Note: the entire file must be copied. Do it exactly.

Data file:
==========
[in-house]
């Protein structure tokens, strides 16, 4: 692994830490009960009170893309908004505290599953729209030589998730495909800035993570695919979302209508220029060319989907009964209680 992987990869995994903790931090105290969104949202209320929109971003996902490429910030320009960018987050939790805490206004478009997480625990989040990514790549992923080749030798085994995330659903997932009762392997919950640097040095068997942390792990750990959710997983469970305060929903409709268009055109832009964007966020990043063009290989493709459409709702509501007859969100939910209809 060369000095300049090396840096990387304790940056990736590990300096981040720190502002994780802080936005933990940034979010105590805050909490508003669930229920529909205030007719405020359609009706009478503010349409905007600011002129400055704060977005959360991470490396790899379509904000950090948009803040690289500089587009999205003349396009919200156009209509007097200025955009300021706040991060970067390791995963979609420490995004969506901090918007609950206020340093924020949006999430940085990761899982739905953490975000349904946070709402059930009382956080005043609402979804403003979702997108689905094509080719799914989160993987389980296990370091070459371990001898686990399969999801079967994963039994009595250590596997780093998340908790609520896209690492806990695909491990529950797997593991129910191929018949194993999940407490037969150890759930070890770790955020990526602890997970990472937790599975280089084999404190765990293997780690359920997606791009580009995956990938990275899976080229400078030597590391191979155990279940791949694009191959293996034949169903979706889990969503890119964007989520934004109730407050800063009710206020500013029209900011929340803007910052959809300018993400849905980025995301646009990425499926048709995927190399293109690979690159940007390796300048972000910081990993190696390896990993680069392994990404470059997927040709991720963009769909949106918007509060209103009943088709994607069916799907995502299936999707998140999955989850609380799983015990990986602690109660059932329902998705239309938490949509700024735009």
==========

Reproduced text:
[in-house]
């Protein structure tokens, strides 16, 4: 692994830490009960009170893309908004505290599953729209030589998730495909800035993570695919979302209508220029060319989907009964209680 992987990869995994903790931090105290969104949202209320929109971003996902490429910030320009960018987050939790805490206004478009997480625990989040990514790549992923080749030798085994995330659903997932009762392997919950640097040095068997942390792990750990959710997983469970305060929903409709268009055109832009964007966020990043063009290989493709459409709702509501007859969100939910209809 060369000095300049090396840096990387304790940056990736590990300096981040720190502002994780802080936005933990940034979010105590805050909490508003669930229920529909205030007719405020359609009706009478503010349409905007600011002129400055704060977005959360991470490396790899379509904000950090948009803040690289500089587009999205003349396009919200156009209509007097200025955009300021706040991060970067390791995963979609420490995004969506901090918007609950206020340093924020949006999430940085990761899982739905953490975000349904946070709402059930009382956080005043609402979804403003979702997108689905094509080719799914989160993987389980296990370091070459371990001898686990399969999801079967994963039994009595250590596997780093998340908790609520896209690492806990695909491990529950797997593991129910191929018949194993999940407490037969150890759930070890770790955020990526602890997970990472937790599975280089084999404190765990293997780690359920997606791009580009995956990938990275899976080229400078030597590391191979155990279940791949694009191959293996034949169903979706889990969503890119964007989520934004109730407050800063009710206020500013029209900011929340803007910052959809300018993400849905980025995301646009990425499926048709995927190399293109690979690159940007390796300048972000910081990993190696390896990993680069392994990404470059997927040709991720963009769909949106918007509060209103009943088709994607069916799907995502299936999707998140999955989850609380799983015990990986602690109660059932329902998705239309938490949509700024735009």